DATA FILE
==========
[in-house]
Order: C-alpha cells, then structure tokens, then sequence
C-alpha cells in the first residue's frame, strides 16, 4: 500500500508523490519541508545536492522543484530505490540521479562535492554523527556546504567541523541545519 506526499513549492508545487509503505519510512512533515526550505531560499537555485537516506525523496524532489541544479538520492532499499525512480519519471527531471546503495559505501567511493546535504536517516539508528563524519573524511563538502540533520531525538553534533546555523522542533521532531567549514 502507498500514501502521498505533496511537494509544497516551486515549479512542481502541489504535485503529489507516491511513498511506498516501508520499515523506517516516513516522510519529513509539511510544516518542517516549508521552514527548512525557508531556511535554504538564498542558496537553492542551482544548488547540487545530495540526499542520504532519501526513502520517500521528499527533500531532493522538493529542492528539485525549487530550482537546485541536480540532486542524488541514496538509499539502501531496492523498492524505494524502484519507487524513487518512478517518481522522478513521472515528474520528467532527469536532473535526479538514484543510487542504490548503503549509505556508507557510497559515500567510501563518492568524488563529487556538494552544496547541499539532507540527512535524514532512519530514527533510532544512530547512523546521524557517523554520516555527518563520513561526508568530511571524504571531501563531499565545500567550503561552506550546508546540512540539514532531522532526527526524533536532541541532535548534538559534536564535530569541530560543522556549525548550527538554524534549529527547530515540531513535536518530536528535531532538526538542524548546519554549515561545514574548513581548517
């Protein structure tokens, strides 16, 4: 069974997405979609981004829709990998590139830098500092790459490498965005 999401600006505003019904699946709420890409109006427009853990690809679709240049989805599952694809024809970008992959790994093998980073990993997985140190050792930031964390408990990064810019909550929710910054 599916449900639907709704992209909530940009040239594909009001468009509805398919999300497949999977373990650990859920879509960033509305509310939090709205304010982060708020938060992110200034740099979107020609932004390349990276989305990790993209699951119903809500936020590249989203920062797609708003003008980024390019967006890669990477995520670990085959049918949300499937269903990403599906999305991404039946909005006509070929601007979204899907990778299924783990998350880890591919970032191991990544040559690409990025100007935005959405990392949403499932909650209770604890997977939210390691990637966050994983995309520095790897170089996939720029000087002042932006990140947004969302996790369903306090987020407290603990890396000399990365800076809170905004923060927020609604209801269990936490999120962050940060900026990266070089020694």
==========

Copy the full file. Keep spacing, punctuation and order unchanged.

[in-house]
Order: C-alpha cells, then structure tokens, then sequence
C-alpha cells in the first residue's frame, strides 16, 4: 500500500508523490519541508545536492522543484530505490540521479562535492554523527556546504567541523541545519 506526499513549492508545487509503505519510512512533515526550505531560499537555485537516506525523496524532489541544479538520492532499499525512480519519471527531471546503495559505501567511493546535504536517516539508528563524519573524511563538502540533520531525538553534533546555523522542533521532531567549514 502507498500514501502521498505533496511537494509544497516551486515549479512542481502541489504535485503529489507516491511513498511506498516501508520499515523506517516516513516522510519529513509539511510544516518542517516549508521552514527548512525557508531556511535554504538564498542558496537553492542551482544548488547540487545530495540526499542520504532519501526513502520517500521528499527533500531532493522538493529542492528539485525549487530550482537546485541536480540532486542524488541514496538509499539502501531496492523498492524505494524502484519507487524513487518512478517518481522522478513521472515528474520528467532527469536532473535526479538514484543510487542504490548503503549509505556508507557510497559515500567510501563518492568524488563529487556538494552544496547541499539532507540527512535524514532512519530514527533510532544512530547512523546521524557517523554520516555527518563520513561526508568530511571524504571531501563531499565545500567550503561552506550546508546540512540539514532531522532526527526524533536532541541532535548534538559534536564535530569541530560543522556549525548550527538554524534549529527547530515540531513535536518530536528535531532538526538542524548546519554549515561545514574548513581548517
């Protein structure tokens, strides 16, 4: 069974997405979609981004829709990998590139830098500092790459490498965005 999401600006505003019904699946709420890409109006427009853990690809679709240049989805599952694809024809970008992959790994093998980073990993997985140190050792930031964390408990990064810019909550929710910054 599916449900639907709704992209909530940009040239594909009001468009509805398919999300497949999977373990650990859920879509960033509305509310939090709205304010982060708020938060992110200034740099979107020609932004390349990276989305990790993209699951119903809500936020590249989203920062797609708003003008980024390019967006890669990477995520670990085959049918949300499937269903990403599906999305991404039946909005006509070929601007979204899907990778299924783990998350880890591919970032191991990544040559690409990025100007935005959405990392949403499932909650209770604890997977939210390691990637966050994983995309520095790897170089996939720029000087002042932006990140947004969302996790369903306090987020407290603990890396000399990365800076809170905004923060927020609604209801269990936490999120962050940060900026990266070089020694």